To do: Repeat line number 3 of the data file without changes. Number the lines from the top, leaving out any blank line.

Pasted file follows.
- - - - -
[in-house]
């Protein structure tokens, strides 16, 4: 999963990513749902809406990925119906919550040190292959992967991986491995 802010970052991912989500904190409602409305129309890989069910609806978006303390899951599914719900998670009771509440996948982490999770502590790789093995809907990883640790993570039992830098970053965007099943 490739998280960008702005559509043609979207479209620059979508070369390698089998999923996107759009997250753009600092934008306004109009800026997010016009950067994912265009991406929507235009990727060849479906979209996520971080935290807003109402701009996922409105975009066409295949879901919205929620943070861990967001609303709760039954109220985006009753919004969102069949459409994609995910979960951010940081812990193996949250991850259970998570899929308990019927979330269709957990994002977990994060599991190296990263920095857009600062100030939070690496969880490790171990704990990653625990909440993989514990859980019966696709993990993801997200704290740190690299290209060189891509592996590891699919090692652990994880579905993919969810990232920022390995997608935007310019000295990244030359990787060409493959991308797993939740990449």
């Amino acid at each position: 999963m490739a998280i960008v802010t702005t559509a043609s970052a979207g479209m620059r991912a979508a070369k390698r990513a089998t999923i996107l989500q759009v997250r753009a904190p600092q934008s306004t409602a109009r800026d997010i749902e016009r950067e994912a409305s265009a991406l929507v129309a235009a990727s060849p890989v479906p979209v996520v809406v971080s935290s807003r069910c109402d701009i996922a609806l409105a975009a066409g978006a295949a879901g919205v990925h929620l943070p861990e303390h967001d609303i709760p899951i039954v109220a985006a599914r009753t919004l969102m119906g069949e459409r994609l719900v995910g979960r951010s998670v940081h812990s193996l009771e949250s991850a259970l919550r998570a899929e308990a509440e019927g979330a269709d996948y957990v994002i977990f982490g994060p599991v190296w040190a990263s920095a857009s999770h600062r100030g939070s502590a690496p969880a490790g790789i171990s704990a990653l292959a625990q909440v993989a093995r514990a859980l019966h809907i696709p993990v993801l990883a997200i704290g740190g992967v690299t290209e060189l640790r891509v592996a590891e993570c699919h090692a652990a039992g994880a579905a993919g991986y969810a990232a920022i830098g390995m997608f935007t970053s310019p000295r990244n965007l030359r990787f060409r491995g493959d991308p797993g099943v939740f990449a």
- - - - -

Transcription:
């Amino acid at each position: 999963m490739a998280i960008v802010t702005t559509a043609s970052a979207g479209m620059r991912a979508a070369k390698r990513a089998t999923i996107l989500q759009v997250r753009a904190p600092q934008s306004t409602a109009r800026d997010i749902e016009r950067e994912a409305s265009a991406l929507v129309a235009a990727s060849p890989v479906p979209v996520v809406v971080s935290s807003r069910c109402d701009i996922a609806l409105a975009a066409g978006a295949a879901g919205v990925h929620l943070p861990e303390h967001d609303i709760p899951i039954v109220a985006a599914r009753t919004l969102m119906g069949e459409r994609l719900v995910g979960r951010s998670v940081h812990s193996l009771e949250s991850a259970l919550r998570a899929e308990a509440e019927g979330a269709d996948y957990v994002i977990f982490g994060p599991v190296w040190a990263s920095a857009s999770h600062r100030g939070s502590a690496p969880a490790g790789i171990s704990a990653l292959a625990q909440v993989a093995r514990a859980l019966h809907i696709p993990v993801l990883a997200i704290g740190g992967v690299t290209e060189l640790r891509v592996a590891e993570c699919h090692a652990a039992g994880a579905a993919g991986y969810a990232a920022i830098g390995m997608f935007t970053s310019p000295r990244n965007l030359r990787f060409r491995g493959d991308p797993g099943v939740f990449a």